Why Did Official Poverty Rate Rise if COVID Relief Took More Out of Poverty Than Ever?

America's official poverty rate jumped to 11.4 percent in 2020, up nearly a full point from the 10.5 percent rate posted in 2019, according to the U.S. Census Income and Poverty in the United States: 2020 report.

Children were hit particularly hard by the economic downturn as the poverty rate for people under 18 rose from 14.4 percent in 2019 to 16.1 percent in 2020.

According to the report, which was posted by the Census on Tuesday, it's the first increase in the official poverty rate over the last five years, as approximately 3.3 million new people found themselves living in poverty, bringing the total to 37.2 million.

Despite levels of official poverty experiencing a rise, stimulus payments were able to offset some of the damage with pandemic relief checks helping to carry 11.7 million individuals out of poverty, the report said. However, that figure isn't calculated into the Census' official measure.

The Supplemental Poverty Measure (SPM), which gauges poverty levels seen after the distribution of government relief, experienced a drop. In 2020, the SPM rate fell to 9.1 percent, down from the 11.8 posted in 2019. The number shows that relief measures played a key role in keeping a number of people out of poverty. When assessing efforts over the last year, some see this as the true measure of America's success.

"This year's Census Bureau's report that poverty increased one percentage point further demonstrates that the official poverty measure is outdated and cannot be used to examine public policy," David Johnson, director of the Panel Study of Income Dynamics and a public policy professor at the University of Michigan, told Newsweek. "Many of the poverty reduction policies are excluded from the (official) poverty measure and their impact cannot be evaluated."

Food Bank For New York City Teams
While pandemic relief helped keep a number of people out of poverty, the official poverty rate in the U.S. rose in 2020. Above, Queens community members line up to receive food from the Food Bank for New York City at Deliverance Baptist Church on June 19, 2021, in Cambria Heights, New York. Photo by Bennett Raglin/Getty Images for Food Bank For New York City,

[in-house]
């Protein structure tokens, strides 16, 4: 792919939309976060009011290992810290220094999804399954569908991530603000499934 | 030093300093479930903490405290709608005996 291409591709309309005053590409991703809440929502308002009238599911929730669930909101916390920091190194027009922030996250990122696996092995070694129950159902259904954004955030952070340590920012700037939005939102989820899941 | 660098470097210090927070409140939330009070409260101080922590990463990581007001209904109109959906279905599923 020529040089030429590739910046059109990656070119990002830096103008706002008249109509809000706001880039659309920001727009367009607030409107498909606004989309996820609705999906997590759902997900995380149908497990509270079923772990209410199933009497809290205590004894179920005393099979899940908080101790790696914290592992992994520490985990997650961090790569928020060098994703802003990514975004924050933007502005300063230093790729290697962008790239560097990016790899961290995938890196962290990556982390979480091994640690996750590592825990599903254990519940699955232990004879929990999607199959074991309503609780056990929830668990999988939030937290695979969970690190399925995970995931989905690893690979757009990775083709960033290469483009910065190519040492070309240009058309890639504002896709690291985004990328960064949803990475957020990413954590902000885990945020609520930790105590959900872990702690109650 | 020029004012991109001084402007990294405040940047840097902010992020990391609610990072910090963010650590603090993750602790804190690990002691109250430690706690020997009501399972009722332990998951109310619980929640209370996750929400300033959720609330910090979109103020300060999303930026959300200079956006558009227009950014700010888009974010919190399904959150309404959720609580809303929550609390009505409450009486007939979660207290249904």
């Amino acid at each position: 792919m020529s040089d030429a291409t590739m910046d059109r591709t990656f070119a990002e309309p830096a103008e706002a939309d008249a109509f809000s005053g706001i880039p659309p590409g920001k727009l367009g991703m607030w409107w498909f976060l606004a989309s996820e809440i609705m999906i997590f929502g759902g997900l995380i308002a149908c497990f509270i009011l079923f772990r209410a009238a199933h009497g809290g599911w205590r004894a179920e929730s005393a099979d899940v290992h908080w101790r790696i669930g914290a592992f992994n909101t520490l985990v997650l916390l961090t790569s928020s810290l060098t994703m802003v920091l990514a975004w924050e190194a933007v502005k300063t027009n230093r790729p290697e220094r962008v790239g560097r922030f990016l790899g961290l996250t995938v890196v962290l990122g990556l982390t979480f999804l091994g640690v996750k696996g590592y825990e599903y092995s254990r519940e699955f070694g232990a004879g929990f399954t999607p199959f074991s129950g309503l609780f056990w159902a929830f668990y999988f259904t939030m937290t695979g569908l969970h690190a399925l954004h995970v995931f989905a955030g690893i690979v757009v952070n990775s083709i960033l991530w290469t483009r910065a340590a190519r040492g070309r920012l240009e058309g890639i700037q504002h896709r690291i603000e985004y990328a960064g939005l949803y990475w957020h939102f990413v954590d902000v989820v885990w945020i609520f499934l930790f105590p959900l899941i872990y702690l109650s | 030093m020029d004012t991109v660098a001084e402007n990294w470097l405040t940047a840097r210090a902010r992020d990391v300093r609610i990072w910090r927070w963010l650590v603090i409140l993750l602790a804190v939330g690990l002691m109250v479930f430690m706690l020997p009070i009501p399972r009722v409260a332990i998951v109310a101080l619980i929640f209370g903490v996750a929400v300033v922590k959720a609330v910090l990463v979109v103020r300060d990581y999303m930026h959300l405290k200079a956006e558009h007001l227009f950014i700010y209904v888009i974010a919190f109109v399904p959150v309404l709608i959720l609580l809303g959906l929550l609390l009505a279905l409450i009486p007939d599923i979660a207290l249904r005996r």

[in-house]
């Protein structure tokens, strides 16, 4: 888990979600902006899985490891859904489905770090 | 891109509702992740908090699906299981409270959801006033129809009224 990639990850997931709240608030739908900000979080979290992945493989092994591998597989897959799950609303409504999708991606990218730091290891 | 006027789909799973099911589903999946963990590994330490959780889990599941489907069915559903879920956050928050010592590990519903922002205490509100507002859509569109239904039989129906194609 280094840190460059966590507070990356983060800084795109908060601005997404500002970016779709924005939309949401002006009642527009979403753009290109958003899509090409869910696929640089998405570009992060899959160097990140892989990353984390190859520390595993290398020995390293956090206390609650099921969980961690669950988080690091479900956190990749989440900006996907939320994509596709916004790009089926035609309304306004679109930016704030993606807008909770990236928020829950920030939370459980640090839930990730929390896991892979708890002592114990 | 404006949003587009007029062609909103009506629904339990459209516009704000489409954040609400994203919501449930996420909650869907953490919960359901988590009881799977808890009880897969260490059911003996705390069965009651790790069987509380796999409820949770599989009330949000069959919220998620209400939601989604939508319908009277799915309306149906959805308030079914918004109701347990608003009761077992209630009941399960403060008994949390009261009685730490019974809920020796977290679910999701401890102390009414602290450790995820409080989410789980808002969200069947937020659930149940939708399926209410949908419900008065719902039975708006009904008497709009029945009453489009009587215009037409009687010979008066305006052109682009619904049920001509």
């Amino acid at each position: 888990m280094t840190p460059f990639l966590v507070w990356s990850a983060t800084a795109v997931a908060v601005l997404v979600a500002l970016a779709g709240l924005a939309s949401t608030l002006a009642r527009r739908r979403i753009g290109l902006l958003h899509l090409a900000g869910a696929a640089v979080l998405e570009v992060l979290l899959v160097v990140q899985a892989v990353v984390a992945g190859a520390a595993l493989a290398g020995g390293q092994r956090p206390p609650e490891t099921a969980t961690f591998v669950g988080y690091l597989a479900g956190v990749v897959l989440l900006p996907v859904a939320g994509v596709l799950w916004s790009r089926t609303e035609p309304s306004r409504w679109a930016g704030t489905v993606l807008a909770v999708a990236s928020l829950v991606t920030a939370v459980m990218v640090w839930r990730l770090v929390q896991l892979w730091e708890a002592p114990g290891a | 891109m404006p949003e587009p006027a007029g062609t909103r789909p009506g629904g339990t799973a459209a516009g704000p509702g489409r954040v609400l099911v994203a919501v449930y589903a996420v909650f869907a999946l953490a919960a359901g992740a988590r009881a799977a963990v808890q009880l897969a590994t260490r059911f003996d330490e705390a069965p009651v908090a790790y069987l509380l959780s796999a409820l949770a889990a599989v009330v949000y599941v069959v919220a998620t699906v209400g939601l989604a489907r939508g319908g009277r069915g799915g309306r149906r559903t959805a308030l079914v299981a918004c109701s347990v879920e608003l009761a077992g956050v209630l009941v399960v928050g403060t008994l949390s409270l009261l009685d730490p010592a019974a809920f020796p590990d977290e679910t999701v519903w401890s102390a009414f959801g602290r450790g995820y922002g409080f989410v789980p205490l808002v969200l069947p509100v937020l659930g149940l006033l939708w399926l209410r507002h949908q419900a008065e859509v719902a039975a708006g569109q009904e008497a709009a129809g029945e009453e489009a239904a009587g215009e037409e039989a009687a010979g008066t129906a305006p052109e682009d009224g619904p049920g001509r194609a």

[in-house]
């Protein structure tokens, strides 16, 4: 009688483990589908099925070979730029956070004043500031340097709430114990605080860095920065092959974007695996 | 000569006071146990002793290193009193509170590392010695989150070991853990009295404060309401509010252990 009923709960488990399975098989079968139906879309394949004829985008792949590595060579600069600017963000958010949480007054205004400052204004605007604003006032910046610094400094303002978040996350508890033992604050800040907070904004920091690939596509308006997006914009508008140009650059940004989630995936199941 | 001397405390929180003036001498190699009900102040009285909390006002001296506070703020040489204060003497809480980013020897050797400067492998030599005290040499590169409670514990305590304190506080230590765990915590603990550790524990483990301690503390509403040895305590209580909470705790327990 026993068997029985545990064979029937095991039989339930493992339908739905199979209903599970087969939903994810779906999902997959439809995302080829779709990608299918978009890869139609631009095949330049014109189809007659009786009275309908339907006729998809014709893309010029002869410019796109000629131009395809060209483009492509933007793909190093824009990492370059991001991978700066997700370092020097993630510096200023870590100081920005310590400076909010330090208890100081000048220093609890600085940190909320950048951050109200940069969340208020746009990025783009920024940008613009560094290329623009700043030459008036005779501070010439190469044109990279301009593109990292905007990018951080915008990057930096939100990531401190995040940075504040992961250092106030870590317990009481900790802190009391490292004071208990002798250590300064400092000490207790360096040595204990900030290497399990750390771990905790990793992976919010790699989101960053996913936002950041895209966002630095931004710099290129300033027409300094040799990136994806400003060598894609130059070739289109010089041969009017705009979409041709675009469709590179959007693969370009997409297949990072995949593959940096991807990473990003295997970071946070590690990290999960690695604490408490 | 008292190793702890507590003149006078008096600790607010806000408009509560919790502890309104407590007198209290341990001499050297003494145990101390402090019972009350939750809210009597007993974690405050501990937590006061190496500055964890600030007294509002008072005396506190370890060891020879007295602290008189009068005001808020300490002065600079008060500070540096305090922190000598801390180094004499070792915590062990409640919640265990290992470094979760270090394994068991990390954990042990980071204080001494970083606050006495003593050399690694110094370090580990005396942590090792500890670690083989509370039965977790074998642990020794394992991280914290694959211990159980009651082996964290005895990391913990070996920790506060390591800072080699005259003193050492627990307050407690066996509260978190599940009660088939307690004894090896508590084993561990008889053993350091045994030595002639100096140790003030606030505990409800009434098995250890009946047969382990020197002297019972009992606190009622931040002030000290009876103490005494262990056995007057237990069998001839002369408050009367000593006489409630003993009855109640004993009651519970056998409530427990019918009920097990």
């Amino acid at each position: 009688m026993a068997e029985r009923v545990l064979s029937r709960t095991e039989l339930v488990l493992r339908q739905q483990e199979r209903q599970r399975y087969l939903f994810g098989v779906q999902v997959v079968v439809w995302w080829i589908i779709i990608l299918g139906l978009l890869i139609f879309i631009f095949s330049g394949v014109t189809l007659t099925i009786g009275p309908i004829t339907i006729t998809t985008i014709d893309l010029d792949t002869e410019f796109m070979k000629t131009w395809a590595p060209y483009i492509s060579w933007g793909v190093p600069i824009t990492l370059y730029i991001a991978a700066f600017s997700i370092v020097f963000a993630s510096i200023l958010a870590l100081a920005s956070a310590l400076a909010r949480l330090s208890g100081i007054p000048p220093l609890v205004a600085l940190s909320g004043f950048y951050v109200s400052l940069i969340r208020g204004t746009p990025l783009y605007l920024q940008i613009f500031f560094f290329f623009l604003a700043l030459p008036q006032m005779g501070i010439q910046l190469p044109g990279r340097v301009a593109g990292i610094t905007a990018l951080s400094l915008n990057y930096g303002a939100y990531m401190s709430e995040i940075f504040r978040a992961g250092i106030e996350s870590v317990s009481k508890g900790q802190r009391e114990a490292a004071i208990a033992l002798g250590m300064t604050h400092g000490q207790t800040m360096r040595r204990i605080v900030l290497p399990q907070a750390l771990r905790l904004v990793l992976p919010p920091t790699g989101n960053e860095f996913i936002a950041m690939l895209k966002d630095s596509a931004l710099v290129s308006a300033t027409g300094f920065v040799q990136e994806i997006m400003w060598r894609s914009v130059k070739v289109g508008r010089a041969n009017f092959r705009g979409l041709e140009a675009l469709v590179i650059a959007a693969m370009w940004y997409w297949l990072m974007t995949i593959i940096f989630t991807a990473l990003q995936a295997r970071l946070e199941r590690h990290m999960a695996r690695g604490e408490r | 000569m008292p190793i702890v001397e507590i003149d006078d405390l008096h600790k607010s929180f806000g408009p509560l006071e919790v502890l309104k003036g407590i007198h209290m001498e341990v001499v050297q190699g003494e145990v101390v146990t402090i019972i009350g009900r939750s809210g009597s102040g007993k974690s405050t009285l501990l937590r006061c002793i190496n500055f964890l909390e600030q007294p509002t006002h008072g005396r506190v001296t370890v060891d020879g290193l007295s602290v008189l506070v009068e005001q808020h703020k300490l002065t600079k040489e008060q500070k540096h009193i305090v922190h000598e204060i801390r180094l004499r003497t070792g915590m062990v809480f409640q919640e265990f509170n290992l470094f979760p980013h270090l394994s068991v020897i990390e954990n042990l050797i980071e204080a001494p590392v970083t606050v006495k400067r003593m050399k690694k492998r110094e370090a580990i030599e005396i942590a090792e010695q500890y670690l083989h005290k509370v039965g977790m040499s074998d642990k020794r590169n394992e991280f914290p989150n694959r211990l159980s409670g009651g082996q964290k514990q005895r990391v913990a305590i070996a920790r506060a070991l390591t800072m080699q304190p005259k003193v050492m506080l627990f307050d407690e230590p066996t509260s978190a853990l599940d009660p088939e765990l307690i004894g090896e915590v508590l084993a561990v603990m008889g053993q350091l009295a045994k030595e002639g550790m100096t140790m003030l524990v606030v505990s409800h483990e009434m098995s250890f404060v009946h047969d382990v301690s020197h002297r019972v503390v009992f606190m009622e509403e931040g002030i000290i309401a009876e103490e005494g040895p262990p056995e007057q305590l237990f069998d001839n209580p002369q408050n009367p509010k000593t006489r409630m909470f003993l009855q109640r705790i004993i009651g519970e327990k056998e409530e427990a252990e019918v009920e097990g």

Johnson brought up that the official measure has not been updated since the Census started publishing poverty estimates in the 1960s. Because the official measure only accounts for cash income, it includes income from social security and unemployment insurance but negates refundable tax credits, nutrition assistance benefits, and women infant and children benefits. Further, the official measure does not include last year's stimulus payments.

It wasn't until 2009 that the Census introduced the supplemental measure. Analyzing the American poverty through the SPM paints a different picture of America's situation. According to the SPM rate, poverty in the U.S. posted its lowest rate since the measure's introduction in 2009.

"This is what I meant by the official poverty measure cannot be used to examine policy since many of the poverty reduction policies are excluded from the poverty measure and their impact cannot be evaluated," Johnson told Newsweek.

With President Joe Biden aiming to introduce universal pre-K, allow two years of free community college, lower prescription drug prices, and expand Medicare through his $3.5 trillion budget plan, the official poverty measure could become less reflective of the government's role in America's social safety nets if Democrats unite in passing the measure.